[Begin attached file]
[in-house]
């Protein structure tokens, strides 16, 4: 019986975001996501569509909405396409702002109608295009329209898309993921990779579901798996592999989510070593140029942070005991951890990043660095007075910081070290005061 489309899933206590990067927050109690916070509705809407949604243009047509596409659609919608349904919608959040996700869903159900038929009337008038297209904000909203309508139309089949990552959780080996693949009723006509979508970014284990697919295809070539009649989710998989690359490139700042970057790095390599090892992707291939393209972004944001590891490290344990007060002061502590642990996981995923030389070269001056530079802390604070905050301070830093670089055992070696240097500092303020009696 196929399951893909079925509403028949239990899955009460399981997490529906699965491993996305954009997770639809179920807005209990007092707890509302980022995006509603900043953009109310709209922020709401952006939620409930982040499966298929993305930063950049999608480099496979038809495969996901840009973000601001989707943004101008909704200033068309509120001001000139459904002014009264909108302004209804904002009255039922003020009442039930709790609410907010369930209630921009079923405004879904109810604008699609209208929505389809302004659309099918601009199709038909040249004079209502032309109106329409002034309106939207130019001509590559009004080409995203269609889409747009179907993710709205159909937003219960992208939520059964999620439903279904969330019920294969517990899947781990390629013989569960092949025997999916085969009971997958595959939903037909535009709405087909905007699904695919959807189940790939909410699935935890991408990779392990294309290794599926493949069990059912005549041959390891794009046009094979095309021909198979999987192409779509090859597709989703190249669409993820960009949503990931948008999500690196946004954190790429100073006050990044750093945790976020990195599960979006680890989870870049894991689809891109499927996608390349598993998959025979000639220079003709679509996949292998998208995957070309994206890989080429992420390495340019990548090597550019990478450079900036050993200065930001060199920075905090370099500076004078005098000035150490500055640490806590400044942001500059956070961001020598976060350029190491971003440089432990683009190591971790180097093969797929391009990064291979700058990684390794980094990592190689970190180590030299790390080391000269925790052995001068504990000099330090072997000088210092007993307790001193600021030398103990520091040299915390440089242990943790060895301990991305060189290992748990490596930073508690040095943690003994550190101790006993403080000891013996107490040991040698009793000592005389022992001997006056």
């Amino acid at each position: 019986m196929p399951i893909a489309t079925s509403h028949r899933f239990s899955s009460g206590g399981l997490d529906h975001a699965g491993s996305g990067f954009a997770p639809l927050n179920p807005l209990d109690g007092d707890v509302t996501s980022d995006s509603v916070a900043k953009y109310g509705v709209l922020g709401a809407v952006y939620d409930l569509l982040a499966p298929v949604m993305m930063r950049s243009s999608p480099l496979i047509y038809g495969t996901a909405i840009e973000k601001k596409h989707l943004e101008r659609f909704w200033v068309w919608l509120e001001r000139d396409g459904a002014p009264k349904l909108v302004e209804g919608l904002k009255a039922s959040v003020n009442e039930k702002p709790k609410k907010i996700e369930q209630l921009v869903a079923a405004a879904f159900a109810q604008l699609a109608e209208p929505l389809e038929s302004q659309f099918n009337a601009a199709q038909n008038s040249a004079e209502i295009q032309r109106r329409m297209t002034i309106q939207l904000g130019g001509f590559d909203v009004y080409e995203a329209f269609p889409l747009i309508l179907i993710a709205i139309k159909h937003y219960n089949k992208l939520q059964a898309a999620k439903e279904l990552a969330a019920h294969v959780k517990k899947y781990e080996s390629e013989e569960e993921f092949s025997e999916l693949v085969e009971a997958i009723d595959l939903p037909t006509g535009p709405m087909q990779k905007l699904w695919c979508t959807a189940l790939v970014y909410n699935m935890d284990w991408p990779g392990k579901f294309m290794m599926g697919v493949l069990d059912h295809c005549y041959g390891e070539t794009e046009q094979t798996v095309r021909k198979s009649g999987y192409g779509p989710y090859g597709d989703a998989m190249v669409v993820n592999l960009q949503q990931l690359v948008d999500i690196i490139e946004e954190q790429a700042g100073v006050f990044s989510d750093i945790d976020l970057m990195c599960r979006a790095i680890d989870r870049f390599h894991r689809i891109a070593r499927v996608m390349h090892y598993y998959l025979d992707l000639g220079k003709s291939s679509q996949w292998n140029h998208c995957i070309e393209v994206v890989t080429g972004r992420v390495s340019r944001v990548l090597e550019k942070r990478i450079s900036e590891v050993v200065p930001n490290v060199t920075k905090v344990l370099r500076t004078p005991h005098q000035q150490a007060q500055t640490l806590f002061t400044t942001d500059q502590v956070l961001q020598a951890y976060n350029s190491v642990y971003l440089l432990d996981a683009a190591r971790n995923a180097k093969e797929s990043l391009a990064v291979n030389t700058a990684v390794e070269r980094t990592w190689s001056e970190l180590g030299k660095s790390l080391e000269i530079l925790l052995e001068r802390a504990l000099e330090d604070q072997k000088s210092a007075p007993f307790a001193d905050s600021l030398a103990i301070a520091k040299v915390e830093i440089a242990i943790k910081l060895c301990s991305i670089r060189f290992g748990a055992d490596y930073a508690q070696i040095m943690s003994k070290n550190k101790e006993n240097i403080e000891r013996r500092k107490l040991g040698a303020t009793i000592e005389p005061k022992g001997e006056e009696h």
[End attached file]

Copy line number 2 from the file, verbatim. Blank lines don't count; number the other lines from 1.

């Protein structure tokens, strides 16, 4: 019986975001996501569509909405396409702002109608295009329209898309993921990779579901798996592999989510070593140029942070005991951890990043660095007075910081070290005061 489309899933206590990067927050109690916070509705809407949604243009047509596409659609919608349904919608959040996700869903159900038929009337008038297209904000909203309508139309089949990552959780080996693949009723006509979508970014284990697919295809070539009649989710998989690359490139700042970057790095390599090892992707291939393209972004944001590891490290344990007060002061502590642990996981995923030389070269001056530079802390604070905050301070830093670089055992070696240097500092303020009696 196929399951893909079925509403028949239990899955009460399981997490529906699965491993996305954009997770639809179920807005209990007092707890509302980022995006509603900043953009109310709209922020709401952006939620409930982040499966298929993305930063950049999608480099496979038809495969996901840009973000601001989707943004101008909704200033068309509120001001000139459904002014009264909108302004209804904002009255039922003020009442039930709790609410907010369930209630921009079923405004879904109810604008699609209208929505389809302004659309099918601009199709038909040249004079209502032309109106329409002034309106939207130019001509590559009004080409995203269609889409747009179907993710709205159909937003219960992208939520059964999620439903279904969330019920294969517990899947781990390629013989569960092949025997999916085969009971997958595959939903037909535009709405087909905007699904695919959807189940790939909410699935935890991408990779392990294309290794599926493949069990059912005549041959390891794009046009094979095309021909198979999987192409779509090859597709989703190249669409993820960009949503990931948008999500690196946004954190790429100073006050990044750093945790976020990195599960979006680890989870870049894991689809891109499927996608390349598993998959025979000639220079003709679509996949292998998208995957070309994206890989080429992420390495340019990548090597550019990478450079900036050993200065930001060199920075905090370099500076004078005098000035150490500055640490806590400044942001500059956070961001020598976060350029190491971003440089432990683009190591971790180097093969797929391009990064291979700058990684390794980094990592190689970190180590030299790390080391000269925790052995001068504990000099330090072997000088210092007993307790001193600021030398103990520091040299915390440089242990943790060895301990991305060189290992748990490596930073508690040095943690003994550190101790006993403080000891013996107490040991040698009793000592005389022992001997006056």